If you’re anything like me, the only time you encountered soy growing up in the ‘60s and ‘70s was while consuming Chinese take-out.
Even though soy has been integral to Asian cuisine for centuries, it was virtually nonexistent in the typical American diet until about 15 years ago. In fact, for a long time the USDA classed soybeans as an industrial product, not a food. Now soy acreage in the U.S. is bumping up against King Corn and products containing soybeans in one form or another are seemingly ubiquitous. Yet most of us know very little about soy.
According to Nancy Chapman, Executive Director of the Soyfoods Association of North America, “What makes soy unique among plant protein sources is that it provides all the amino acids that are necessary to support growth.” Soybeans are low in saturated fat, fiber-rich and full of several important vitamins and minerals. They also cost less than many other food options, making them “a really great investment for consumers.” So why the continuing concerns about soy’s increasing popularity? The answer isn’t simple.
The media has often focused on the potential link to hormone-sensitive cancers. Soybeans contain isoflavones (plant estrogens) that have been shown to increase tumor growth in animal studies. But, as Seema Khan, a surgical oncologist with the Robert H. Lurie Comprehensive Cancer Center of Northwestern University and the Lynn Sage Comprehensive Breast Center, explains, “The initial human evidence from epidemiological studies that focus on the consumption of whole soy foods, the classical foods, has not shown any harm. In fact, there are a couple of large studies from the Far East showing benefits.”
The jury is still out on isoflavones, yet several other concerns with soy are already clear. Soybeans contain “anti-nutrients” that block absorption and digestion of vitamins and minerals and can lead to deficiencies and malnutrition. Soy also has compounds that can cause endocrine disruption, create crystal deposits throughout the body, and depress thyroid function.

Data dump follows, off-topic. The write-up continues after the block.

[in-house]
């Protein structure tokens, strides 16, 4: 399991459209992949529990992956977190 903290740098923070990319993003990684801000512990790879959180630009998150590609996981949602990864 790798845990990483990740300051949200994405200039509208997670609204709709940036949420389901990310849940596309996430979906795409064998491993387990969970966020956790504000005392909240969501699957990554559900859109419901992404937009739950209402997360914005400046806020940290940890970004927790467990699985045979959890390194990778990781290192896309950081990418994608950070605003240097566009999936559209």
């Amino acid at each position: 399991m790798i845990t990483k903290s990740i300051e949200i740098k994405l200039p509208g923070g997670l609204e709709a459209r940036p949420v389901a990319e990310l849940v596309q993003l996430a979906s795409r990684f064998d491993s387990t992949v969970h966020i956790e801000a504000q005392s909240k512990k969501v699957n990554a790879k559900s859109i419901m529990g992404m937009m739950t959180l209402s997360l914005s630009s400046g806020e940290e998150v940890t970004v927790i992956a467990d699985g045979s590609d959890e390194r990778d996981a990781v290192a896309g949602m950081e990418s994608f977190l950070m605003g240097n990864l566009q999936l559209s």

So how does a food with so many potential problems become a staple of Asian cuisines? The answer is that it didn’t—at least not right away. It took the Chinese more than 1,000 years to figure out how to prepare soybeans properly. The process has many steps and is both complicated and time consuming. Often, it requires fermentation.
Unfortunately, most Americans consume unfermented soy products like soymilk and tofu, and these can be made using industrial processes that bear little resemblance to age-old Asian techniques. Soy protein isolate and textured vegetable proteins (TVP), two additives found in many processed foods, have additional problems. They are stripped of the whole bean’s beneficial fiber, unsaturated fats and carbohydrates using chemical and mechanical processes that create toxins, carcinogens and high levels of aluminum. Dr. Khan emphasizes that foods made from whole soybeans, and processed food additives or supplements that concentrate isolated compounds, are very different. “The composition of the whole food is very complex and we really don’t have a good understanding of how all the nutritional components interact with each other. So when I talk to my patients, I address whole foods and additives or supplements separately.”
However, even if you stick to whole soybeans that are prepared correctly, more than 90 percent of the soy grown in the U.S. has been genetically modified to withstand more liberal chemical spraying. These crops have been shown to have significant residues of carcinogenic glyphosates even after processing.
So how do you benefit from soy without risking health problems? First, always look for the organic label so you’re sure you’re not consuming GMOs with residual pesticides and herbicides. Next, look for fermented products like miso, tempeh and fermented tofu. If you want to include unfermented soymilk and tofu in your diet, make sure your brand starts with whole soybeans, uses traditional preparation techniques and enriches with Vitamin D3 (not D2) and B12. Is there a healthy option for soy protein isolate or textured vegetable protein? Like other food additives and supplements, use sparingly, if at all.